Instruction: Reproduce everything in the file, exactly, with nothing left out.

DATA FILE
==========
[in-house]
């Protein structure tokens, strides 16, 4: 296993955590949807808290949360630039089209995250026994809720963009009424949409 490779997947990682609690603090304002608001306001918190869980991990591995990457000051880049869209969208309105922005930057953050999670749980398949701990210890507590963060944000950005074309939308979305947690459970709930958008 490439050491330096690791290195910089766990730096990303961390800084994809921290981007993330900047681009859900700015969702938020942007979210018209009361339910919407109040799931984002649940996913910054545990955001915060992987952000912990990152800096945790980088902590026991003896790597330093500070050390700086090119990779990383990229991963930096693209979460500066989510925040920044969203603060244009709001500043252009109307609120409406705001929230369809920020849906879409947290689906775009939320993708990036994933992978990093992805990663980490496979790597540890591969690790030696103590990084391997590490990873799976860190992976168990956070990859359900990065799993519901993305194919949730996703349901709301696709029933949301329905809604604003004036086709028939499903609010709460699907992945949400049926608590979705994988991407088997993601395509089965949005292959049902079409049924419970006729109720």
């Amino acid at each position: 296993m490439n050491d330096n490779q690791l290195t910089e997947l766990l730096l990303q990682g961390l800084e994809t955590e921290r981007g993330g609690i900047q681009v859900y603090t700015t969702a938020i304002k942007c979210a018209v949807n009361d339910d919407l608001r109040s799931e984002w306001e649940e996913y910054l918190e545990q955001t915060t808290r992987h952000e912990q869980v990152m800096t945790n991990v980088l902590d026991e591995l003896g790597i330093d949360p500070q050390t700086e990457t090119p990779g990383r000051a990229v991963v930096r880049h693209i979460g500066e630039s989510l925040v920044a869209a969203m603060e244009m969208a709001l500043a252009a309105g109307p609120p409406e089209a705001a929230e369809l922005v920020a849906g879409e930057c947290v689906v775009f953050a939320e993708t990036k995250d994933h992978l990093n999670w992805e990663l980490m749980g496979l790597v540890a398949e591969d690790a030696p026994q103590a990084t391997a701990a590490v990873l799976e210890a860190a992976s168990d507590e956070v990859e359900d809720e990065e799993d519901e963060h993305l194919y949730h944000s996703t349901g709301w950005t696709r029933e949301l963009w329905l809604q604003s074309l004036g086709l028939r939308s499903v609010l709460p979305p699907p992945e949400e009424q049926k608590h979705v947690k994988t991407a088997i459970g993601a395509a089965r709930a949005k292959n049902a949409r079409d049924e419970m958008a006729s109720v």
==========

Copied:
[in-house]
């Protein structure tokens, strides 16, 4: 296993955590949807808290949360630039089209995250026994809720963009009424949409 490779997947990682609690603090304002608001306001918190869980991990591995990457000051880049869209969208309105922005930057953050999670749980398949701990210890507590963060944000950005074309939308979305947690459970709930958008 490439050491330096690791290195910089766990730096990303961390800084994809921290981007993330900047681009859900700015969702938020942007979210018209009361339910919407109040799931984002649940996913910054545990955001915060992987952000912990990152800096945790980088902590026991003896790597330093500070050390700086090119990779990383990229991963930096693209979460500066989510925040920044969203603060244009709001500043252009109307609120409406705001929230369809920020849906879409947290689906775009939320993708990036994933992978990093992805990663980490496979790597540890591969690790030696103590990084391997590490990873799976860190992976168990956070990859359900990065799993519901993305194919949730996703349901709301696709029933949301329905809604604003004036086709028939499903609010709460699907992945949400049926608590979705994988991407088997993601395509089965949005292959049902079409049924419970006729109720």
């Amino acid at each position: 296993m490439n050491d330096n490779q690791l290195t910089e997947l766990l730096l990303q990682g961390l800084e994809t955590e921290r981007g993330g609690i900047q681009v859900y603090t700015t969702a938020i304002k942007c979210a018209v949807n009361d339910d919407l608001r109040s799931e984002w306001e649940e996913y910054l918190e545990q955001t915060t808290r992987h952000e912990q869980v990152m800096t945790n991990v980088l902590d026991e591995l003896g790597i330093d949360p500070q050390t700086e990457t090119p990779g990383r000051a990229v991963v930096r880049h693209i979460g500066e630039s989510l925040v920044a869209a969203m603060e244009m969208a709001l500043a252009a309105g109307p609120p409406e089209a705001a929230e369809l922005v920020a849906g879409e930057c947290v689906v775009f953050a939320e993708t990036k995250d994933h992978l990093n999670w992805e990663l980490m749980g496979l790597v540890a398949e591969d690790a030696p026994q103590a990084t391997a701990a590490v990873l799976e210890a860190a992976s168990d507590e956070v990859e359900d809720e990065e799993d519901e963060h993305l194919y949730h944000s996703t349901g709301w950005t696709r029933e949301l963009w329905l809604q604003s074309l004036g086709l028939r939308s499903v609010l709460p979305p699907p992945e949400e009424q049926k608590h979705v947690k994988t991407a088997i459970g993601a395509a089965r709930a949005k292959n049902a949409r079409d049924e419970m958008a006729s109720v």